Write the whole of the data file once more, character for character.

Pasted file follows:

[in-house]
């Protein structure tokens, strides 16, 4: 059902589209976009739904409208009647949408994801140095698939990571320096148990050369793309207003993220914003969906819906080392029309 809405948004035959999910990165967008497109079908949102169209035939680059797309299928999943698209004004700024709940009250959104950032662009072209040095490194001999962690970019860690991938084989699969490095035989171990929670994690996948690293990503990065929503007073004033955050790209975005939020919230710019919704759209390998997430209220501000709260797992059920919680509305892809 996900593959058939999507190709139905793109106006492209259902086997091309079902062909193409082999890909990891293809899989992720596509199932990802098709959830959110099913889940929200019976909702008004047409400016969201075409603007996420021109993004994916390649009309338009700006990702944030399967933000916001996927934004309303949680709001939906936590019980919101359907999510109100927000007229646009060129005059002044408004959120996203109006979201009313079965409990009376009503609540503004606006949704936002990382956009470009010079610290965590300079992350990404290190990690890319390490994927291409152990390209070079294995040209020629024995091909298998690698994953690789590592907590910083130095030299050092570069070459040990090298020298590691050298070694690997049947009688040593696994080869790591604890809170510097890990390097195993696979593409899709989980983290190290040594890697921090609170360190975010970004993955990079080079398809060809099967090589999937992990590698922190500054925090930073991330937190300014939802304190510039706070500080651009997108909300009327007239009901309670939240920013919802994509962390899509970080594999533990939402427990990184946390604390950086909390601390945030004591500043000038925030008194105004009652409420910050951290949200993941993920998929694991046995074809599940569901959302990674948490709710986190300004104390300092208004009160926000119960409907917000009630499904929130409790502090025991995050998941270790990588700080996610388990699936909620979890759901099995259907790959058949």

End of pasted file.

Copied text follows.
[in-house]
């Protein structure tokens, strides 16, 4: 059902589209976009739904409208009647949408994801140095698939990571320096148990050369793309207003993220914003969906819906080392029309 809405948004035959999910990165967008497109079908949102169209035939680059797309299928999943698209004004700024709940009250959104950032662009072209040095490194001999962690970019860690991938084989699969490095035989171990929670994690996948690293990503990065929503007073004033955050790209975005939020919230710019919704759209390998997430209220501000709260797992059920919680509305892809 996900593959058939999507190709139905793109106006492209259902086997091309079902062909193409082999890909990891293809899989992720596509199932990802098709959830959110099913889940929200019976909702008004047409400016969201075409603007996420021109993004994916390649009309338009700006990702944030399967933000916001996927934004309303949680709001939906936590019980919101359907999510109100927000007229646009060129005059002044408004959120996203109006979201009313079965409990009376009503609540503004606006949704936002990382956009470009010079610290965590300079992350990404290190990690890319390490994927291409152990390209070079294995040209020629024995091909298998690698994953690789590592907590910083130095030299050092570069070459040990090298020298590691050298070694690997049947009688040593696994080869790591604890809170510097890990390097195993696979593409899709989980983290190290040594890697921090609170360190975010970004993955990079080079398809060809099967090589999937992990590698922190500054925090930073991330937190300014939802304190510039706070500080651009997108909300009327007239009901309670939240920013919802994509962390899509970080594999533990939402427990990184946390604390950086909390601390945030004591500043000038925030008194105004009652409420910050951290949200993941993920998929694991046995074809599940569901959302990674948490709710986190300004104390300092208004009160926000119960409907917000009630499904929130409790502090025991995050998941270790990588700080996610388990699936909620979890759901099995259907790959058949």